For years, I quarantined myself, staying a safe distance from anyone I might hurt while navigating my marriage to an alcoholic. Consumed with hypotheses, I lost track of time trying to manage if then scenarios in pursuit of one that would leave my marriage, my family and me in tact. Now on the long end of a decade, I realize there isn’t one.

Finally, though, I can step out of the space to which I have been confined. A space where I chose to be alone to manage Swenny’s drinking, minimize the damage to our family and livelihood, and manipulate perceptions of family, friends and neighbors as our lives and marriage unraveled.

Placing down the heavy shield I carried for protection, I am finally encouraged to share the story of my husband’s alcoholism and our quest for sobriety. And the value of doing so became apparent to me this summer when Swenny entered intensive outpatient treatment. I watched him draw strength from the people he encountered there, choosing continued group therapy after graduation to ensure they remained at his side.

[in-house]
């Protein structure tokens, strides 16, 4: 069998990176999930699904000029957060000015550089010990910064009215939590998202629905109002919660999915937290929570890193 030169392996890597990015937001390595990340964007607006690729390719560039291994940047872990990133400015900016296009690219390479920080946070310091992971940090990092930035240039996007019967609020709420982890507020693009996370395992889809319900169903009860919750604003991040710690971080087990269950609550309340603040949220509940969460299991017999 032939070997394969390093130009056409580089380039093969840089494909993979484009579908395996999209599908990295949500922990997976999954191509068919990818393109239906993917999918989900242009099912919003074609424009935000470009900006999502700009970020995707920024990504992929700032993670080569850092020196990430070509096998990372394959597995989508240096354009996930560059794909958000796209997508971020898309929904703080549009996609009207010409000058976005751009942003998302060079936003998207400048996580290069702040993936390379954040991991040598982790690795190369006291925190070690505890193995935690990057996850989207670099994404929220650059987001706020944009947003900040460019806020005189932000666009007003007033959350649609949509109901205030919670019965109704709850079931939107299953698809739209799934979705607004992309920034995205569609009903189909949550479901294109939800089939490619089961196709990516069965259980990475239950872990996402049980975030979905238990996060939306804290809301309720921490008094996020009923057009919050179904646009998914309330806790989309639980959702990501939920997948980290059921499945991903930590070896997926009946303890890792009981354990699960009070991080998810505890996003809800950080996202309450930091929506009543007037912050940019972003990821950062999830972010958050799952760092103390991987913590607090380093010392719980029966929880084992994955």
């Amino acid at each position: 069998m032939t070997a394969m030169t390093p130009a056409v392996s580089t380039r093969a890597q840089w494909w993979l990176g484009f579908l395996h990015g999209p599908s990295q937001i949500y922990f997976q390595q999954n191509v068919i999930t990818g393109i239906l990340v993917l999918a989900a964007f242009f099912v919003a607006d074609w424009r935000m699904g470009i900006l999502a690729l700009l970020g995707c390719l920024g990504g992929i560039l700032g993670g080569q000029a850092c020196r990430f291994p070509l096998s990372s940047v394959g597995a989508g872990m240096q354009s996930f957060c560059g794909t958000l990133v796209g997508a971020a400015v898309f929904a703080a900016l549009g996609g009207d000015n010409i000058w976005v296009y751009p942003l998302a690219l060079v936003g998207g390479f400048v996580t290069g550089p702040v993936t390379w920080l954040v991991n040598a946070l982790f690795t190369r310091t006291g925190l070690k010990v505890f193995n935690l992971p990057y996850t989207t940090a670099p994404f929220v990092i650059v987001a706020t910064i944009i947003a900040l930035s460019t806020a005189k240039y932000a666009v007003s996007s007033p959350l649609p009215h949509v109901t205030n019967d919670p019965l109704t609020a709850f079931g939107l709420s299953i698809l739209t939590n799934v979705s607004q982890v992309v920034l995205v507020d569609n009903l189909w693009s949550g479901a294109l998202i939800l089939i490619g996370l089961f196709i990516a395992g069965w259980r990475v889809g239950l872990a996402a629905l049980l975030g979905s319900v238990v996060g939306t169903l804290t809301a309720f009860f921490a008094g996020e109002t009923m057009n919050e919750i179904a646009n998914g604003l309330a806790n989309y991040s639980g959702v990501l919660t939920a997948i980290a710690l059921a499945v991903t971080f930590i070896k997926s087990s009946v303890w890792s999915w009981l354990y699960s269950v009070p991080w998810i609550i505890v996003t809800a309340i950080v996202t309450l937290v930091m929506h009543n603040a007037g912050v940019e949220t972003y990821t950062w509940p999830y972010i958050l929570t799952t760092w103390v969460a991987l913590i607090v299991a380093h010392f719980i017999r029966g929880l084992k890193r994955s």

In conversation, he spoke with a familiarity of his newfound recovery colleagues usually reserved for close friends. Their stories became part of his, and I watched as my role became minimized. As Swenny’s support group grew, I found myself wanting to add to my own circle of friends, if only to relieve the burden I placed on those closest to me by seeking support from others who have walked a similar path.

So I started to open up, not in closed group sessions held for that purpose, but whenever opportunity provided. In doing so, I learned that support can be found almost anywhere. And the fullness I felt by being direct overflowed when I realized my experience was helping someone else. As my story became known, longtime friends and neighbors, new professional associates and even parents of my son’s teammates came forward saying, “Me, too.”

Once surprised to hear our story amplified by my voice, I now find it calming. Uncomplicated. And apparently, almost normal.


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